State v. Dries

Summarized by:

  • Court: Oregon Court of Appeals
  • Area(s) of Law: Civil Procedure
  • Date Filed: 04-18-2012
  • Case #: A142715
  • Judge(s)/Court Below: Sercombe, J. for the Court; Ortega, P.J.; and Brewer, J.
  • Full Text Opinion

Under ORCP 59 H, a party must “state with particularity” the trial court’s alleged error in order to preserve an appellate challenge to the error.

Appellant Andrew Dries appealed his conviction for first-degree theft by receiving. Appellant contended the trial court erred in providing jury instructions that included the phrase “knowing or having good reason to know.” Appellant argued State v. Thomas held that a conviction of first-degree theft by receiving requires a finding of defendant’s actual knowledge or belief that the property was stolen. However, at the trial level, Appellant objected that the indictment only alleged the defendant “knowingly commit[ted] theft by receiving,” and the trial court should not instruct the jury using a different intent. The Court affirmed the conviction, holding appellant failed to state his objections with sufficient particularity at the trial court level. The Court relied on ORCP 59 H, which sets forth the means by which a party must preserve an appellate challenge to an alleged instructional error, holding that the exception appellant stated failed to alert the trial court to the alleged error. Affirmed.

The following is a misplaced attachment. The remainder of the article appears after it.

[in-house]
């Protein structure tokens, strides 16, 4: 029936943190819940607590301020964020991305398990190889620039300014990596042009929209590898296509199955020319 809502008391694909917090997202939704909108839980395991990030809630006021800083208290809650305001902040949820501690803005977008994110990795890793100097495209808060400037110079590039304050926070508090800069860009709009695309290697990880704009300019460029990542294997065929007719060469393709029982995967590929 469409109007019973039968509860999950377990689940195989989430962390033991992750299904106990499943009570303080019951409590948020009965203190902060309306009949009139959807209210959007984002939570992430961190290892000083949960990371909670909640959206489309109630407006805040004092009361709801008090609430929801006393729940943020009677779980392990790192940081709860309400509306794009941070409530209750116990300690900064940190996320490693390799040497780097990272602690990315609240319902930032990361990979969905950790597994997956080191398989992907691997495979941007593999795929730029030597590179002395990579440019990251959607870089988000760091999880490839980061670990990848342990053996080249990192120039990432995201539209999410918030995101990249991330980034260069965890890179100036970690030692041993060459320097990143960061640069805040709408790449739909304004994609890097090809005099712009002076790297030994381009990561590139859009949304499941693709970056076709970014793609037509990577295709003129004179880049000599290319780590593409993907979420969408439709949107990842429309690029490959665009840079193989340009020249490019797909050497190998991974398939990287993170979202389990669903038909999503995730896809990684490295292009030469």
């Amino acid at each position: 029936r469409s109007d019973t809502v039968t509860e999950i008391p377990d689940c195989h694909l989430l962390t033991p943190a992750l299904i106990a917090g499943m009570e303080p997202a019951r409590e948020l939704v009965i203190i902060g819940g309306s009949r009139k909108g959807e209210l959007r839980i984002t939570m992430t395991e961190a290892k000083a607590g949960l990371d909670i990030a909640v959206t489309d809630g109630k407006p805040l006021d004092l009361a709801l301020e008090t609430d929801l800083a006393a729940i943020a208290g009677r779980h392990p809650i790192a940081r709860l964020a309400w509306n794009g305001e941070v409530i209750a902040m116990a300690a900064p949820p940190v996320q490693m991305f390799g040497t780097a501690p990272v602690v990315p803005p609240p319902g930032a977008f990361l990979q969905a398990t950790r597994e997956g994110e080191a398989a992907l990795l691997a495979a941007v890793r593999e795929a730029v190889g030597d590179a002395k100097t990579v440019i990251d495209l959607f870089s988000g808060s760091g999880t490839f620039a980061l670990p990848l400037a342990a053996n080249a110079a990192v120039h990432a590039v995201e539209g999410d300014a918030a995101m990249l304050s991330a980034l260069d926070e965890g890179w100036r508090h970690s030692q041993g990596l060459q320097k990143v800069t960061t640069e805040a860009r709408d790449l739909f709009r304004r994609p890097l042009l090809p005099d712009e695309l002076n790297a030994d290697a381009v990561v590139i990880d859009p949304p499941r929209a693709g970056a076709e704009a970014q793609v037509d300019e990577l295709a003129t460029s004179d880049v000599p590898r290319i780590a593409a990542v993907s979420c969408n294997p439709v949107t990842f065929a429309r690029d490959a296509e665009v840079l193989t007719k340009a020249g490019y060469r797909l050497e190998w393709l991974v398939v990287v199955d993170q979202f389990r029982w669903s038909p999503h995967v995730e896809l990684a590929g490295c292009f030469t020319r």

Advanced Search